No Charges For California Officer Caught With 5 Pounds Of Marijuana

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Zach McAuliffe
Zach McAuliffe is a University of Dayton alumni with degrees in journalism and English. He wants to present people with all the facts they need to make informed decisions on the world around them. He also enjoys Shakespeare and long walks on the beach with his puppy Lily.

No charges are planned on being filed against a California police officer who was in possession of between four and five pounds of marijuana at his home in Oakley, California.

Officer Joe Avila, a 17-year-veteran of the Richmond Police Force (RPF), has been under investigation by the RPF since January, according to the Richmond Confidential.  It was around this time the RPF began to notice Avila was not filing any follow-up reports for about 37 calls of service he had gone on.

One of these calls was to a UPS Store in November, 2013, where it is suspected Avila had collected the marijuana and then failed to turn the drugs over to the department’s evidence department.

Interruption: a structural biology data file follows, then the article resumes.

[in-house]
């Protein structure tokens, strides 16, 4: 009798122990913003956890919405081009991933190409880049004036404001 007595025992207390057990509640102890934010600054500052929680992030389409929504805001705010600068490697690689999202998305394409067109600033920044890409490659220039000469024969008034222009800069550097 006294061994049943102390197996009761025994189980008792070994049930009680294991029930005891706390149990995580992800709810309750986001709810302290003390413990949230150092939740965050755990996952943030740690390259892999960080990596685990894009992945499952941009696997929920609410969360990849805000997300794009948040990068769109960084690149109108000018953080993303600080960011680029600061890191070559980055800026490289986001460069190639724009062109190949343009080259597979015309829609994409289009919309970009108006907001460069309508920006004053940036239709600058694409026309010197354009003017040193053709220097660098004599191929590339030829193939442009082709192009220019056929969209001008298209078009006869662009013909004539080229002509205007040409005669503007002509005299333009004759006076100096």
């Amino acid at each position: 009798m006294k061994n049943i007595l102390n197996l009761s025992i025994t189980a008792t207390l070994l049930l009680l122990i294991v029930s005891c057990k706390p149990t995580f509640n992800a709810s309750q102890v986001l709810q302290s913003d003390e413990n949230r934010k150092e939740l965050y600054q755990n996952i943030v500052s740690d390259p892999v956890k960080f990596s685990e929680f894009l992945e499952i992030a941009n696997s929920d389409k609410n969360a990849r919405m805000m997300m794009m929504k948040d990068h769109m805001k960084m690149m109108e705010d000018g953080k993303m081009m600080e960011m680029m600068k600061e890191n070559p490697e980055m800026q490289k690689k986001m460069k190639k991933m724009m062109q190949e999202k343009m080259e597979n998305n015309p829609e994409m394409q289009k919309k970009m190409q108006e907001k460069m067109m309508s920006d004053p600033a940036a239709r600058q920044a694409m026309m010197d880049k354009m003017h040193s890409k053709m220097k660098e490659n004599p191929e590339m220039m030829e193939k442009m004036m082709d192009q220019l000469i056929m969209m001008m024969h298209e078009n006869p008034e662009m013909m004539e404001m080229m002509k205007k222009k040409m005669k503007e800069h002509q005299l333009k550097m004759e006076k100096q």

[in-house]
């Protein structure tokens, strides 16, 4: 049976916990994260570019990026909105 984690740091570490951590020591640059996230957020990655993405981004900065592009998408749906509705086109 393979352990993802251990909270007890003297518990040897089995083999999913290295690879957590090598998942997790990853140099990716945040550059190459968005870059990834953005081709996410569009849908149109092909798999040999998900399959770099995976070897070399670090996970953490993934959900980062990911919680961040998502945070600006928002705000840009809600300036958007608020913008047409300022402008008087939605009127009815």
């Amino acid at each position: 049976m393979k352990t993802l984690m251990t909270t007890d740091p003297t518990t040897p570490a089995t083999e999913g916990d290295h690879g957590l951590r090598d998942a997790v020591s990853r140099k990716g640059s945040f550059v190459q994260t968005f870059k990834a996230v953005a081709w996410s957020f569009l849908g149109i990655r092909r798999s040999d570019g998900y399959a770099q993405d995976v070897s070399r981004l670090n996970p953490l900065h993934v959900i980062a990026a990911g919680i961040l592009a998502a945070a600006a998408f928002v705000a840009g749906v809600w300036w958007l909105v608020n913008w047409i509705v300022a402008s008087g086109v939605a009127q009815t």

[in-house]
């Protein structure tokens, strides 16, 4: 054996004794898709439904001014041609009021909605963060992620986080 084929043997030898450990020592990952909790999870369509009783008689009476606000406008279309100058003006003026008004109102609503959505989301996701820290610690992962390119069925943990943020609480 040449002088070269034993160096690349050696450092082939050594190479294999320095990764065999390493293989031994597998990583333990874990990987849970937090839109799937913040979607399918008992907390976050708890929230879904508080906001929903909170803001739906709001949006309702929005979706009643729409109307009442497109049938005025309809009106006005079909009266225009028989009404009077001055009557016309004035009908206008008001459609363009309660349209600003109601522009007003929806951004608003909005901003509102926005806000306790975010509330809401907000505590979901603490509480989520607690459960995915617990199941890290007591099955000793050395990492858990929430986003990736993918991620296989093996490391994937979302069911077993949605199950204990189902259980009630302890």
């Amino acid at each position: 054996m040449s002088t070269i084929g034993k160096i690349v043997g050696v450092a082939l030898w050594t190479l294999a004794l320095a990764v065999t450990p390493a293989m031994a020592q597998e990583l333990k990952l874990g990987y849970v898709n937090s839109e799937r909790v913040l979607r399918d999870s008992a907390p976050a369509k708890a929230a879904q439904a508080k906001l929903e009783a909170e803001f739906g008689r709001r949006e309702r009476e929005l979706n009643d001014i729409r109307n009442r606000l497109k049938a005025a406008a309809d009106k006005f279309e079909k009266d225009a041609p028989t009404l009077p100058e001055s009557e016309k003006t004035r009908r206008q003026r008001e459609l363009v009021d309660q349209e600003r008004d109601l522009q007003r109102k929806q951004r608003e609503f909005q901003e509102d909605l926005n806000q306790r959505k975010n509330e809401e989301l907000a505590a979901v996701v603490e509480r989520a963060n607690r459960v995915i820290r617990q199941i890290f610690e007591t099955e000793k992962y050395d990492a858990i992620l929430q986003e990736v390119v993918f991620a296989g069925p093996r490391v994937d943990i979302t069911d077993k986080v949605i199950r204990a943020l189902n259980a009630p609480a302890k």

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Robin Lipetzky, the county’s chief public defender, told the Raw Story, “They are cutting him some slack because he’s a police officer… Anybody else found with 5 pounds of marijuana in their possession, I don’t care who that is, that person is going to be charged with a crime.”

While he was under investigation, Avila said he had used two of the five pounds of marijuana to help train his police dog.  The other drugs though, he did not comment on.

When the investigation was under way, Avila was the key witness in a case where he had helped to secure a conviction.  However, Deputy Public Defender Elise McNamara who represented the defendant in this case, is saying this is an ethics violation.

They have a constitutional mandate to disclose exculpatory evidence to us prior to a trial,” said McNamara.  “If there’s an officer on the case who’s been discredited, then we have the right to know that.”

The DA’s office is taking the position that this officer did nothing wrong. And because they think he did nothing wrong, they are not turning over any information,” said Lipetzky.  “They have a vested interest in not having an officer’s credibility called into question, because then it impacts all the cases they’re trying to prosecute.”

As of now, Avila is on paid administrative leave.

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